The Department of Justice (DOJ) took a legal position that the Philippine Health Insurance Corporation (PhilHealth) can still impose penalties against erring health care providers under the National Health Insurance Act of 1995 as long as these offenses were committed before the Universal Health Care Act was signed into law in 2019.
“To repeat, as a rule, all laws are prospective in application unless the contrary is expressly provided, or unless the law is procedural or curative in nature,” DOJ Secretary Jesus Crispin Remulla declared, in a legal opinion dated January 30, 2023, which was sought by PhilHealth Officer-In-Charge President and Chief Executive Officer (CEO) Eli Dino Santos.
Santos inquired if PhilHealth can still revoke the accreditation of health care providers for violating Republic Act No. 7875, the National Health Insurance Act of 1995, even if the resolutions for infractions committed under RA 7875 were issued after the passage of RA 11223, the Universal Health Care Act.
“RA No. 7875 and all its amendatory laws did not provide that they should be applied retrospectively, thus, the general rule that they are prospective in application applies,” Remulla stressed.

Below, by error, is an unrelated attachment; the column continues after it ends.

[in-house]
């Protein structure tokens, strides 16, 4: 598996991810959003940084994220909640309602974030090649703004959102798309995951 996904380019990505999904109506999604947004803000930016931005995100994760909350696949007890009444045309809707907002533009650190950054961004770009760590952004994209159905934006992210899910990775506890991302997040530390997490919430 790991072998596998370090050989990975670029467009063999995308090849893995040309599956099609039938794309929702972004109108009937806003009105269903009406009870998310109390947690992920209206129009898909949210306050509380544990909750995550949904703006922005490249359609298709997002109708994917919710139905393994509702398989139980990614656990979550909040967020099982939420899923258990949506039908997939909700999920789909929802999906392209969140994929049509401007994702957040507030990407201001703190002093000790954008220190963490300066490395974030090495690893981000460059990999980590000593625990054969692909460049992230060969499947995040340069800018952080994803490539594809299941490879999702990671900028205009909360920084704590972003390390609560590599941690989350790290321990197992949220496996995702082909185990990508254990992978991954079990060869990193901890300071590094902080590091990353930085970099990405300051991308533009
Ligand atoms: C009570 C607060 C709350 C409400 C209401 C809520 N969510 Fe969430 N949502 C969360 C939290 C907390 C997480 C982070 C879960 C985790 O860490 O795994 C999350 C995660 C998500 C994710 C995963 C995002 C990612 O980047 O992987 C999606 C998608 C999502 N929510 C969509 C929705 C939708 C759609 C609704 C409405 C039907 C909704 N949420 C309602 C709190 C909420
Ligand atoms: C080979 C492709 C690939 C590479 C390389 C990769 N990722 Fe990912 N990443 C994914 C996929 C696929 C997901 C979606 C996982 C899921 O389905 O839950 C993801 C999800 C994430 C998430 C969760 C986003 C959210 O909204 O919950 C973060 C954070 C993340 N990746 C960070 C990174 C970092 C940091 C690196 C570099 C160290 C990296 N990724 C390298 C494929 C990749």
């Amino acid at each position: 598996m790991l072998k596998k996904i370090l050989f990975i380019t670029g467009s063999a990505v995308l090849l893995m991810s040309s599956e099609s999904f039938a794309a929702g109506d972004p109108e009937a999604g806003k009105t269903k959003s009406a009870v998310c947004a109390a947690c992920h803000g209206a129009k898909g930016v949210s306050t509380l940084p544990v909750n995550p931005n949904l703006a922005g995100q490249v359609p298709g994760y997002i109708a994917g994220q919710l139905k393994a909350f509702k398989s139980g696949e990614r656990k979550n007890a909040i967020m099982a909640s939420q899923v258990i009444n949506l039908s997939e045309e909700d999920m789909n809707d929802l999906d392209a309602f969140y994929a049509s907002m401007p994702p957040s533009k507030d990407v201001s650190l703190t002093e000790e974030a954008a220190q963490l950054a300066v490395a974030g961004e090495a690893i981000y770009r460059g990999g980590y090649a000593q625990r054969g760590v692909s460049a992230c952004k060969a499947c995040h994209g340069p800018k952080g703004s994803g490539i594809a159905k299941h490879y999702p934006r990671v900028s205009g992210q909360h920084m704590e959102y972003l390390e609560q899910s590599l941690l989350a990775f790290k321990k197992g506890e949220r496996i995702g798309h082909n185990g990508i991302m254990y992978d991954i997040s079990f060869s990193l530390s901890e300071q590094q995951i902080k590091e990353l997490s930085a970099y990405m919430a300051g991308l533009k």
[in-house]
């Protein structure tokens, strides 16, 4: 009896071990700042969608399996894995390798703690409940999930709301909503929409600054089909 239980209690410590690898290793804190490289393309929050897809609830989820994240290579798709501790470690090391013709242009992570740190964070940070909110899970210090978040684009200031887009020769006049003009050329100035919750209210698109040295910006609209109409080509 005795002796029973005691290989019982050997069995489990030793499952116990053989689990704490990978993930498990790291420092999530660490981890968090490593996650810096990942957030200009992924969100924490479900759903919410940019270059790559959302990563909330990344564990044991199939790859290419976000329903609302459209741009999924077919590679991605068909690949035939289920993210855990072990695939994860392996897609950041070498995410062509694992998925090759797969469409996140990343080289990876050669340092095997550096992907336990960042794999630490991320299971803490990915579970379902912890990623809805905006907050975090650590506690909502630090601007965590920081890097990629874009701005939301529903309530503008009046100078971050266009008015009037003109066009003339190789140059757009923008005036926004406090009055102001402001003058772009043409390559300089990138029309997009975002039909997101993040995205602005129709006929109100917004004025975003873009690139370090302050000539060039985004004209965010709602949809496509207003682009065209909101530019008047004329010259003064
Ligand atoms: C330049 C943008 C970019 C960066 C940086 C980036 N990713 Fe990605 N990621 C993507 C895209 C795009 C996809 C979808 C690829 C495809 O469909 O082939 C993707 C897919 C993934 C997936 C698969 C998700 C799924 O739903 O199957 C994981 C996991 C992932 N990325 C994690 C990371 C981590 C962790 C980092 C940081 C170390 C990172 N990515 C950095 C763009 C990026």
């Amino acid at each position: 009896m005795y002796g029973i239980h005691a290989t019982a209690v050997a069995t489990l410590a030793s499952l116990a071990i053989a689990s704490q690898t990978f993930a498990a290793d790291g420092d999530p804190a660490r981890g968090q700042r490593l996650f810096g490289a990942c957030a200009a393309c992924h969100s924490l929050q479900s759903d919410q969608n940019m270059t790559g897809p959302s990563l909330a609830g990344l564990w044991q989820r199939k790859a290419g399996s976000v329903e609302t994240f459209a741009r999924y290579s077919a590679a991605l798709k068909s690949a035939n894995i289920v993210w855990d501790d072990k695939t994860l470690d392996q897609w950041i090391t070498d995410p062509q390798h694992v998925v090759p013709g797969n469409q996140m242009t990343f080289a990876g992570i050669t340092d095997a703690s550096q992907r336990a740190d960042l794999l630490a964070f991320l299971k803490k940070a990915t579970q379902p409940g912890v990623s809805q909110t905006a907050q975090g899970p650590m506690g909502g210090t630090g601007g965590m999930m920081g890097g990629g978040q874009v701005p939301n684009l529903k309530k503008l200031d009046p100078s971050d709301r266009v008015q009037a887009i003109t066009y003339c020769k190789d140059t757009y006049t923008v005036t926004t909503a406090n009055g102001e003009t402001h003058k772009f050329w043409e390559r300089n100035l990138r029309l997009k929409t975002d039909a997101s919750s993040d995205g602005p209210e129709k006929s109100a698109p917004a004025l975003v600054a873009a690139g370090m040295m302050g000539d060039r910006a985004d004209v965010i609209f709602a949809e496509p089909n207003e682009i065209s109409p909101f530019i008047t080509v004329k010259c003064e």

This means that “the penalties to be imposed are the prescribed penalties provided under the prior rules, and, hence, the penal provision of Section 38(b) of RA No. 11223 cannot be given retroactive application,” Remulla said.
Santos also asked Remulla if PhilHealth can still lift revocations of accreditations against health care providers since RA 11223 has “no provision regarding the procedure for accreditation” unlike RA 7875.
Remulla said “both RA No. 7875, as amended, and RA No. 11223 explicitly state that recidivists may no longer be accredited or contracted as participants of the Program.”
He said that “the agency is expressly authorized by law ‘to suspend, revoke permanently, or restore the accreditation of a health care provider,’ may lift the penalty of revocation of accreditation imposed upon the respondent health care provider, if based on its assessment the erring health care provider has already faithfully complied with all its requirements and guidelines.”
“In short, the PhilHealth has the discretion to permanently revoke the accreditation of a health care provider or to restore its accreditation, depending on its findings and assessment,” the DOJ chief declared.